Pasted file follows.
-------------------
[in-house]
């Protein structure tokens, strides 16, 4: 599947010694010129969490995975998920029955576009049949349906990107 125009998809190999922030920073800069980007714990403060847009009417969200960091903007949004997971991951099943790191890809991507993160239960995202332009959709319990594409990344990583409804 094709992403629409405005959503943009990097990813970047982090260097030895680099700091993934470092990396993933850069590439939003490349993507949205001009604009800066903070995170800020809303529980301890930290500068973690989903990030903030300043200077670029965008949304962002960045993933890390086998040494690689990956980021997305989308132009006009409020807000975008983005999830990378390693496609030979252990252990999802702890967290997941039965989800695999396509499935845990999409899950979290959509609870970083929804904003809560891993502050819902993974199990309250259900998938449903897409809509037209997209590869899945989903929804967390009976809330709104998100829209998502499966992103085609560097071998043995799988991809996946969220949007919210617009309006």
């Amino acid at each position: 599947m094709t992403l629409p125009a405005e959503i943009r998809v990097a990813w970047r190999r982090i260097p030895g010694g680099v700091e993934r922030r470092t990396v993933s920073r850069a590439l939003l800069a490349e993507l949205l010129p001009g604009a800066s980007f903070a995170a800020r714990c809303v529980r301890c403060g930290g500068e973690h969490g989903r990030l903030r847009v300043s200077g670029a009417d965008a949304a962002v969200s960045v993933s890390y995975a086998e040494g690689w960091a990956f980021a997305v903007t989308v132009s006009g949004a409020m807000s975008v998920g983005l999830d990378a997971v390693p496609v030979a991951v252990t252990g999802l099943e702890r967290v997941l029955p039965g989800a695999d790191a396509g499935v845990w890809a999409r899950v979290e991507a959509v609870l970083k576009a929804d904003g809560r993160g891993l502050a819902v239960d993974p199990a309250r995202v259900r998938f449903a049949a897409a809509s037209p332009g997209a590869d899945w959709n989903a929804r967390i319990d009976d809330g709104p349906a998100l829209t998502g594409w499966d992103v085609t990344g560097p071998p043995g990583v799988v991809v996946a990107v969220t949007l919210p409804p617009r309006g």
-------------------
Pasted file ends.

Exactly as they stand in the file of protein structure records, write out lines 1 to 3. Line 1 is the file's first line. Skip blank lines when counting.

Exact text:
[in-house]
């Protein structure tokens, strides 16, 4: 599947010694010129969490995975998920029955576009049949349906990107 125009998809190999922030920073800069980007714990403060847009009417969200960091903007949004997971991951099943790191890809991507993160239960995202332009959709319990594409990344990583409804 094709992403629409405005959503943009990097990813970047982090260097030895680099700091993934470092990396993933850069590439939003490349993507949205001009604009800066903070995170800020809303529980301890930290500068973690989903990030903030300043200077670029965008949304962002960045993933890390086998040494690689990956980021997305989308132009006009409020807000975008983005999830990378390693496609030979252990252990999802702890967290997941039965989800695999396509499935845990999409899950979290959509609870970083929804904003809560891993502050819902993974199990309250259900998938449903897409809509037209997209590869899945989903929804967390009976809330709104998100829209998502499966992103085609560097071998043995799988991809996946969220949007919210617009309006």
């Amino acid at each position: 599947m094709t992403l629409p125009a405005e959503i943009r998809v990097a990813w970047r190999r982090i260097p030895g010694g680099v700091e993934r922030r470092t990396v993933s920073r850069a590439l939003l800069a490349e993507l949205l010129p001009g604009a800066s980007f903070a995170a800020r714990c809303v529980r301890c403060g930290g500068e973690h969490g989903r990030l903030r847009v300043s200077g670029a009417d965008a949304a962002v969200s960045v993933s890390y995975a086998e040494g690689w960091a990956f980021a997305v903007t989308v132009s006009g949004a409020m807000s975008v998920g983005l999830d990378a997971v390693p496609v030979a991951v252990t252990g999802l099943e702890r967290v997941l029955p039965g989800a695999d790191a396509g499935v845990w890809a999409r899950v979290e991507a959509v609870l970083k576009a929804d904003g809560r993160g891993l502050a819902v239960d993974p199990a309250r995202v259900r998938f449903a049949a897409a809509s037209p332009g997209a590869d899945w959709n989903a929804r967390i319990d009976d809330g709104p349906a998100l829209t998502g594409w499966d992103v085609t990344g560097p071998p043995g990583v799988v991809v996946a990107v969220t949007l919210p409804p617009r309006g």